My life is not nearly so epic, but in these terms I have finally found out who I am: I’m the boy on the bike. I told the story this weekend at Renovatus about the countless hours I spent in my neighborhood in west Charlotte riding around in circles in the cul-de-sac just up from our house. I wasn’t trying to go anywhere in particular and I didn’t feel stuck. It was where I dreamed and created and told stories (sometimes out loud), and as I understand it now, where I came to know God. After the years of the blue and silver Schwinn bike (one speed with foot brakes) I rode between the ages of 8-12, there would be no other bicycles until I was 31 (thus you can understand how easy it would be to forget who you really are). Those memories had been dormant for a long time until the day my friend Jim Driscoll was praying with me last Fall, and in an intense moment, got this very strong image of me riding around in circles on a bike as a boy. He said God wanted to bring that experience back to me—the creativity, the joy, the fun, the dreaming that was embodied in all of that. I knew it was one of the more powerful, resonant prophetic words I had ever received. It reminded me of who I really was.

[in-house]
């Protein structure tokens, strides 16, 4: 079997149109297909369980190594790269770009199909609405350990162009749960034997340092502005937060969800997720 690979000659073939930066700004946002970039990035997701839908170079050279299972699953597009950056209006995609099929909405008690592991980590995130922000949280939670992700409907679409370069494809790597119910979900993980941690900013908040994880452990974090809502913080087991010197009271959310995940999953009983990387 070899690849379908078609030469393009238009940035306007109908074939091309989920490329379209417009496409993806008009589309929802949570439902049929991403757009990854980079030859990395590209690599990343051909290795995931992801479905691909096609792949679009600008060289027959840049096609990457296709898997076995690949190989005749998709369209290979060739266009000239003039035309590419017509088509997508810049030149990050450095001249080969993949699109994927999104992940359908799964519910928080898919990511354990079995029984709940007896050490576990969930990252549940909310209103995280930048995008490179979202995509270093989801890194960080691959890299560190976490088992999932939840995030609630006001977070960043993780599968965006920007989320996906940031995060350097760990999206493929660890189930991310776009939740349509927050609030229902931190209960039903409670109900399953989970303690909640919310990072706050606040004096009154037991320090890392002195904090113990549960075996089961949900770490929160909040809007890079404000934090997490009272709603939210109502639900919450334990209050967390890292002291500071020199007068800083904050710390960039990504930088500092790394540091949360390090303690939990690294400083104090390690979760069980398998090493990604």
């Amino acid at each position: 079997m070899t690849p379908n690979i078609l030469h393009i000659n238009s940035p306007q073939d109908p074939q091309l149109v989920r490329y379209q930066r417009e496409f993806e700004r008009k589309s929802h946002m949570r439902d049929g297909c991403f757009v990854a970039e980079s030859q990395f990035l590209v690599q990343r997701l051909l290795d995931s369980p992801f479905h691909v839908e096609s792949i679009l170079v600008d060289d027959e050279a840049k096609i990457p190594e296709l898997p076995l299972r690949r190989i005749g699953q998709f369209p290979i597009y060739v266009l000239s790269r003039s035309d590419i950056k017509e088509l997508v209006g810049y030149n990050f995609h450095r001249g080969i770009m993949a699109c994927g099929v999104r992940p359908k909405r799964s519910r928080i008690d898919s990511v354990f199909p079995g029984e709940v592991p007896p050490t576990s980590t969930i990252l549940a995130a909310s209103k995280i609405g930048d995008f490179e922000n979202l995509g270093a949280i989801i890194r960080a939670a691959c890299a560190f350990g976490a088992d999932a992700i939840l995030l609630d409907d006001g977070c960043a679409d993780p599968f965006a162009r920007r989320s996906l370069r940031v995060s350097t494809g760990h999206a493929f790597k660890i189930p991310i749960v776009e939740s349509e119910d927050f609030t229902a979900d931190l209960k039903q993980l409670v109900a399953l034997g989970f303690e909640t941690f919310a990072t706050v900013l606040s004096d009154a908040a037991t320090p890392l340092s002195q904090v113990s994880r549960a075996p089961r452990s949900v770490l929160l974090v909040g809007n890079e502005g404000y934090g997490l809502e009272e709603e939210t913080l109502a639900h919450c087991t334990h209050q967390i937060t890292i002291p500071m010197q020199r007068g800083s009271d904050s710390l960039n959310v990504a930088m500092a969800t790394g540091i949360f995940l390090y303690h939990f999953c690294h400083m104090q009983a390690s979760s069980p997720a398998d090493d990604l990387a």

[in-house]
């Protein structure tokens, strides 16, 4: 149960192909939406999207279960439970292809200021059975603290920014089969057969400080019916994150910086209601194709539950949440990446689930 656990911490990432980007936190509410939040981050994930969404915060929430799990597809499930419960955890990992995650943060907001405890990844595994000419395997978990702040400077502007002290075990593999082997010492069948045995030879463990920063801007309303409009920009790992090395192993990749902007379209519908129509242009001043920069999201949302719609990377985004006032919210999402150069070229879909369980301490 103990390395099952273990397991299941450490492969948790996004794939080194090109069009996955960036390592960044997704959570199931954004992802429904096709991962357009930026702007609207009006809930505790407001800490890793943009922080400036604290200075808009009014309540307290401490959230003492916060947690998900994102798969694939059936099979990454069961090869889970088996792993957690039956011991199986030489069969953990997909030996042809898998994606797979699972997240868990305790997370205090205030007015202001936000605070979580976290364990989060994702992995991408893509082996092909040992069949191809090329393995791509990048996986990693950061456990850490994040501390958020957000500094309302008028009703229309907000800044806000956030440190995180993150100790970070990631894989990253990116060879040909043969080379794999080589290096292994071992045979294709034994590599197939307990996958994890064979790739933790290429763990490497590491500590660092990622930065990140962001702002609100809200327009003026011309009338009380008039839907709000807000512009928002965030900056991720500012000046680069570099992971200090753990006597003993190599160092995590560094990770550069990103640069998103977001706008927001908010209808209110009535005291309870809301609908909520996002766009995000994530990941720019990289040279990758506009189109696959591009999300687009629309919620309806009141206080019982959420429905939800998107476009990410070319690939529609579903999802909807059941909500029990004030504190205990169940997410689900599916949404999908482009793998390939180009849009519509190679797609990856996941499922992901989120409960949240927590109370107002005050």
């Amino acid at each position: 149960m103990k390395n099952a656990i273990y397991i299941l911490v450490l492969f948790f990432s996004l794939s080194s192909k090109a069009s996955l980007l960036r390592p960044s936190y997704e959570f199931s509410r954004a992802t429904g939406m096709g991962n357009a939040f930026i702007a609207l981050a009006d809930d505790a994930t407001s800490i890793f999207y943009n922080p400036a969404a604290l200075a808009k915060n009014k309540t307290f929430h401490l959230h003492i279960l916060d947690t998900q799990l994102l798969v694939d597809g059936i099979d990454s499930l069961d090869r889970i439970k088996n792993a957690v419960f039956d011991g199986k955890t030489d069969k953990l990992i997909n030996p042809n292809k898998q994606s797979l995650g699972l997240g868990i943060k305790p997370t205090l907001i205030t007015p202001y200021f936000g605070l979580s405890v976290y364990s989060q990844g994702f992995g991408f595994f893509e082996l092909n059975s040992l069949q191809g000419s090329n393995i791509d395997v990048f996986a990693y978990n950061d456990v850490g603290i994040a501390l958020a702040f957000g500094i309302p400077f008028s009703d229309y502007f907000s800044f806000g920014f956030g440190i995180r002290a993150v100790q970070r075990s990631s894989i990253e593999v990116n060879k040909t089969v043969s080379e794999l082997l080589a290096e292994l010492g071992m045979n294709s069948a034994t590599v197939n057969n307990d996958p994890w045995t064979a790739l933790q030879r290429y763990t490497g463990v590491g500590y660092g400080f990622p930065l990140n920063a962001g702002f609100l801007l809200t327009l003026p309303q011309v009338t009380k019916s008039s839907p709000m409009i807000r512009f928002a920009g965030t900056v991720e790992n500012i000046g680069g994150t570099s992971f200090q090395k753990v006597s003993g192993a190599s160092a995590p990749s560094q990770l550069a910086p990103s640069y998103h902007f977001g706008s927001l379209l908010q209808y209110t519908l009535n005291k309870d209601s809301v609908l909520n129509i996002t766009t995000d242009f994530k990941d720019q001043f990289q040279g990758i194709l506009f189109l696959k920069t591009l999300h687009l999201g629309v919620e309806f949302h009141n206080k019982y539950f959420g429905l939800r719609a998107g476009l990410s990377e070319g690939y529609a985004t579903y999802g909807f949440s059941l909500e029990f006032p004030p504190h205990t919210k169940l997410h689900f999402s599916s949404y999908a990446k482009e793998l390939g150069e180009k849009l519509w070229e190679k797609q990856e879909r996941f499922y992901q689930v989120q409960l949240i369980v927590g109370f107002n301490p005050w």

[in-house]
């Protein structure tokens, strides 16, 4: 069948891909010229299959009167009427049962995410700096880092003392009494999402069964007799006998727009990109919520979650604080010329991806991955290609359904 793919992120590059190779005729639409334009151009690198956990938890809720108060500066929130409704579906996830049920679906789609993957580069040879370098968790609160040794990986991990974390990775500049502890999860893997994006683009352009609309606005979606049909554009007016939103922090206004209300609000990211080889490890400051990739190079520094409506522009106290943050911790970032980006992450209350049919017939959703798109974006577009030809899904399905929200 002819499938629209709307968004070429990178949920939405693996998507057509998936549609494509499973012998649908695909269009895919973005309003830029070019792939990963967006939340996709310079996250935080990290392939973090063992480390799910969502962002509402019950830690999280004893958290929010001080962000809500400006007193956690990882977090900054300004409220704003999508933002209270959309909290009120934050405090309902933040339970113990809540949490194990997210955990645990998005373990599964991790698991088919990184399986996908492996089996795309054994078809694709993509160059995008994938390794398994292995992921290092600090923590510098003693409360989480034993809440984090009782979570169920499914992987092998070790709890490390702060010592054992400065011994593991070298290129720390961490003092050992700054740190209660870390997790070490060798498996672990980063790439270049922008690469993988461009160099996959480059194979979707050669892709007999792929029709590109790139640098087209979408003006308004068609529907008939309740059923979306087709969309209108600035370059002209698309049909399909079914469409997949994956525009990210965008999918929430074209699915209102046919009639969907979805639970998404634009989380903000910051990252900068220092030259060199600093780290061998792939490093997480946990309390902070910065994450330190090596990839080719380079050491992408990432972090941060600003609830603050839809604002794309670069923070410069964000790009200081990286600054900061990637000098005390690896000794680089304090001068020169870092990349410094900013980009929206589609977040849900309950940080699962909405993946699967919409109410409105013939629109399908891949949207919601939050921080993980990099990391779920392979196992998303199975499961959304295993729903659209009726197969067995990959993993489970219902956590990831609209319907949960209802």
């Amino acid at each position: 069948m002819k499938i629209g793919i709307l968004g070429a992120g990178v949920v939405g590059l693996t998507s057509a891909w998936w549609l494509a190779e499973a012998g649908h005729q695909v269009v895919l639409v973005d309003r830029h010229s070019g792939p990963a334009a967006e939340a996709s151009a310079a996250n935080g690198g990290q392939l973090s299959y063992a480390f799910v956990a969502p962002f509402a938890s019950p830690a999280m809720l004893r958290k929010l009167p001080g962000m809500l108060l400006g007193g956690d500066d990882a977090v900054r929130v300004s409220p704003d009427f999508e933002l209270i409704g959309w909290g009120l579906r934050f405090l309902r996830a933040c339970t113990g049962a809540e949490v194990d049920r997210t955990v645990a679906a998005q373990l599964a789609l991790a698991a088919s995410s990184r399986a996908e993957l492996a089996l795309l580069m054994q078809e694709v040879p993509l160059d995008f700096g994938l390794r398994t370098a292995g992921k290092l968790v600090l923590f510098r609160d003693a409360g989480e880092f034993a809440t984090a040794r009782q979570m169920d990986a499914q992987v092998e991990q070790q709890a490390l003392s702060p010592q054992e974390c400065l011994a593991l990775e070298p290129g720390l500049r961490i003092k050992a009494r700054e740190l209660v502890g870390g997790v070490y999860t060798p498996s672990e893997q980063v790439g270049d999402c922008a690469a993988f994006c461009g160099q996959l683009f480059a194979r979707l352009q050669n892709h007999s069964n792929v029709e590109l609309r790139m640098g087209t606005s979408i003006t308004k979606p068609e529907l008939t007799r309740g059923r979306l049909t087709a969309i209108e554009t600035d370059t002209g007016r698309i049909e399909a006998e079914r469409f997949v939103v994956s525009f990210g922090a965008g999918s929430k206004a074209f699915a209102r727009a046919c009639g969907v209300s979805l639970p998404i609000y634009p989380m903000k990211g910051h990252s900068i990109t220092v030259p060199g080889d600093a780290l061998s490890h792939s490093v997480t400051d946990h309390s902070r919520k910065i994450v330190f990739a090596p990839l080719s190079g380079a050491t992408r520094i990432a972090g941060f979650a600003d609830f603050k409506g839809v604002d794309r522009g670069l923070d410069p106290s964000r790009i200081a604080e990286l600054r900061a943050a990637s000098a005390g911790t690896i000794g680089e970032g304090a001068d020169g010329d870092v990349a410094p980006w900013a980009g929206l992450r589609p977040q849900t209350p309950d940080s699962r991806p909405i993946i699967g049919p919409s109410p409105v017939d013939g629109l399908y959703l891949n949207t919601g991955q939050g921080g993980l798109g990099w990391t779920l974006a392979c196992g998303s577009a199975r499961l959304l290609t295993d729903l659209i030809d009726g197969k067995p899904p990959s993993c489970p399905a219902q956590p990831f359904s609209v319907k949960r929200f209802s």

But unfortunately, that sweet moment faded the way sweet moments tend to do, all until a few days ago when I was riding around in circles on a bike on Seabrook Island (by necessity, because the condo parking lot was the only place lit enough to really see late at night), caught up in the place where angels and the worship of God run into the part of me that thinks entirely in terms of stories, music and outer space. I remembered Jim’s word, and was overcome with God. It wasn’t about remembering who I was anymore, but being who I am in God again.